The court had jurisdiction to hear a claim under the Maintenance Regulation by virtue of the wife being a creditor, albeit a potential creditor. It was clear that the judge was no aware or misunderstood the true effect of the agreement. He appeared to be under the impression that court approval was required. Therefore, the decision had to be set aside.
The onus was on the wife to establish in accordance with Agbaje v Agbaje  UKSC 13,  1 FLR 1813, that she had a solid basis for proceedings in the face of a foreign agreement. The agreement was full, fair and final. Given the grounds the wife now sought to establish the proper forum for doing so was the New Zealand court. The grounds relied upon had virtually no prospect of success in this jurisdiction. The wife was refused leave.
The fully referenced, judicially approved judgment and headnote will appear in a forthcoming issue of Family Law Reports. A detailed summary and analysis of the case will appear inFamily Law. __________________________________________________________________ Neutral Citation Number:  EWHC 925 (Fam) Case No: FD13F00744 IN THE HIGH COURT OF JUSTICE FAMILY DIVISION Royal Courts of Justice Strand, London, WC2A 2LL Date: 02/04/2014 Before :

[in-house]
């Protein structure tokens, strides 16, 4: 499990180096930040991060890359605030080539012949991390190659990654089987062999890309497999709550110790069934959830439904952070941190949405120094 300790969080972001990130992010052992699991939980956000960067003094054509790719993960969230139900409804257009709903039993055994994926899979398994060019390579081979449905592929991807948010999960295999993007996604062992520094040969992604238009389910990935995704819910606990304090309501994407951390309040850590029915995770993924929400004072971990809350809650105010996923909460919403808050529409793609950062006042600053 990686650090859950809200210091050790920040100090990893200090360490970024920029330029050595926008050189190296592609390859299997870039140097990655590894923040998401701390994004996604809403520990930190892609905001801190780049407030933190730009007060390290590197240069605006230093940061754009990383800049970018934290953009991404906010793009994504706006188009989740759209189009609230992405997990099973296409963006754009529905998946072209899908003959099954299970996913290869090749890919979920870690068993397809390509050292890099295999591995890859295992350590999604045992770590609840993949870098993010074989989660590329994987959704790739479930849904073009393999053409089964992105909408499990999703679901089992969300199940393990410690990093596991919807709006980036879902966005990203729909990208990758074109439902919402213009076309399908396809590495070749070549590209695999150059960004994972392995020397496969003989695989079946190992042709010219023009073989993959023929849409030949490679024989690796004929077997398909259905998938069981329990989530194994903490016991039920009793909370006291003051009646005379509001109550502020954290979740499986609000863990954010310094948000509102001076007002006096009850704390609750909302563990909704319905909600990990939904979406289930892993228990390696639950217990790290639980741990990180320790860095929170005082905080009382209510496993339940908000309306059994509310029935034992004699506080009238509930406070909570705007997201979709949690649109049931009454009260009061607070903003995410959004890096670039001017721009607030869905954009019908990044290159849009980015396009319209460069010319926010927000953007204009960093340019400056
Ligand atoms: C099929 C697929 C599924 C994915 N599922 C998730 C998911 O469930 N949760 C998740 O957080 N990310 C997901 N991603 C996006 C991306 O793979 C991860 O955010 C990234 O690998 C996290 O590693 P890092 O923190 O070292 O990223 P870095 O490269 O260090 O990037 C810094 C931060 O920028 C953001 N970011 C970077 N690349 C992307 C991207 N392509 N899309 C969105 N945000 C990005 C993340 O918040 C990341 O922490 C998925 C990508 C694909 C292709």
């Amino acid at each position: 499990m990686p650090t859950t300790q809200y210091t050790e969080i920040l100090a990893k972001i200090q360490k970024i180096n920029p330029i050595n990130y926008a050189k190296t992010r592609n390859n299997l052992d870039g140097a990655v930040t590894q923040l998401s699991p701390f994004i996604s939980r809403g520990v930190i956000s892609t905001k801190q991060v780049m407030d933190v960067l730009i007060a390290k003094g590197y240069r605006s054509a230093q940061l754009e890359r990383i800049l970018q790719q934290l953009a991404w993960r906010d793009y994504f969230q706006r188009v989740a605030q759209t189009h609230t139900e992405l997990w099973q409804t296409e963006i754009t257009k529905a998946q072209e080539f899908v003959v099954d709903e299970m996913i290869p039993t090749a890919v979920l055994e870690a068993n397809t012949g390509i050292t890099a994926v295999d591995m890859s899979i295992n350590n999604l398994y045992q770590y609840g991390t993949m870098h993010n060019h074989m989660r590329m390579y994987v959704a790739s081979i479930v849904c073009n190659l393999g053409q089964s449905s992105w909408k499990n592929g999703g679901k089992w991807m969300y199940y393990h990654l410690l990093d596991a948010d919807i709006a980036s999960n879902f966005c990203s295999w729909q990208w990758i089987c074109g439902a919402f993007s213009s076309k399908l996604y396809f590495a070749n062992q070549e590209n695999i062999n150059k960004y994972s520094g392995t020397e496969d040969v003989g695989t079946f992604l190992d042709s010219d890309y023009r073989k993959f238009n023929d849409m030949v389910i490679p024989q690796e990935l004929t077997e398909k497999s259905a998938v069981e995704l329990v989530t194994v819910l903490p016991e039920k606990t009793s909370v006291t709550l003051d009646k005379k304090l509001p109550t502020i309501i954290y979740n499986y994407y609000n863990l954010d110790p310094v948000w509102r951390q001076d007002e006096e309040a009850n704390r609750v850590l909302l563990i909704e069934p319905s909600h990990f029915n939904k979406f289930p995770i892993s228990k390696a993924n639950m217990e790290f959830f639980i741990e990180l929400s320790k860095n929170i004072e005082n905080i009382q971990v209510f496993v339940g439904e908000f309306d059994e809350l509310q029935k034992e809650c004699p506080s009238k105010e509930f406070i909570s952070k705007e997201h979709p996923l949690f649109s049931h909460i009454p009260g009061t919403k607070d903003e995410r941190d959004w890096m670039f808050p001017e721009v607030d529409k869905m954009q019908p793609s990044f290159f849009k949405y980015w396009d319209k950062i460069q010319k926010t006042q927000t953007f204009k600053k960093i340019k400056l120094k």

- - - - - - - - - - - - - - - - - - - - - - - - - - - - - - - - - - - - - - - - - - Mr. Nicholas Allen (instructed by Mills & Reeve LLP) for the Applicant Mr. Daniel Bentham (instructed by Hughes Fowler Carruthers) for the Respondent Hearing dates: 28th February 2014 - - - - - - - - - - - - - - - - - - - - - Approved Judgment I direct that pursuant to CPR PD 39A para 6.1 no official shorthand note shall be taken of this Judgment and that copies of this version as handed down may be treated as authentic. .............................
Mr. Justice Coleridge: Introduction  On 30th July 2013, Baker J gave permission to RM, the wife, to apply for financial provision pursuant to Part III of the Matrimonial and Family Proceedings Act 1984 ["the 1984 Act"]. As provided for by the Rules, the respondent husband, RW, was not on notice in respect of the application. Accordingly, the leave was granted without notice. From here on I shall refer to the parties respectively as the wife and the husband although they were divorced finally in November 2010 in New Zealand.
 Leave having been granted without notice, the husband now applies to set it aside on notice and, as a makeweight to that application, that the wife's substantive application should be struck out. I do not think this further application adds anything to the issues in the end. I have now had the benefit of full written and oral submissions by both sides who are well represented by counsel.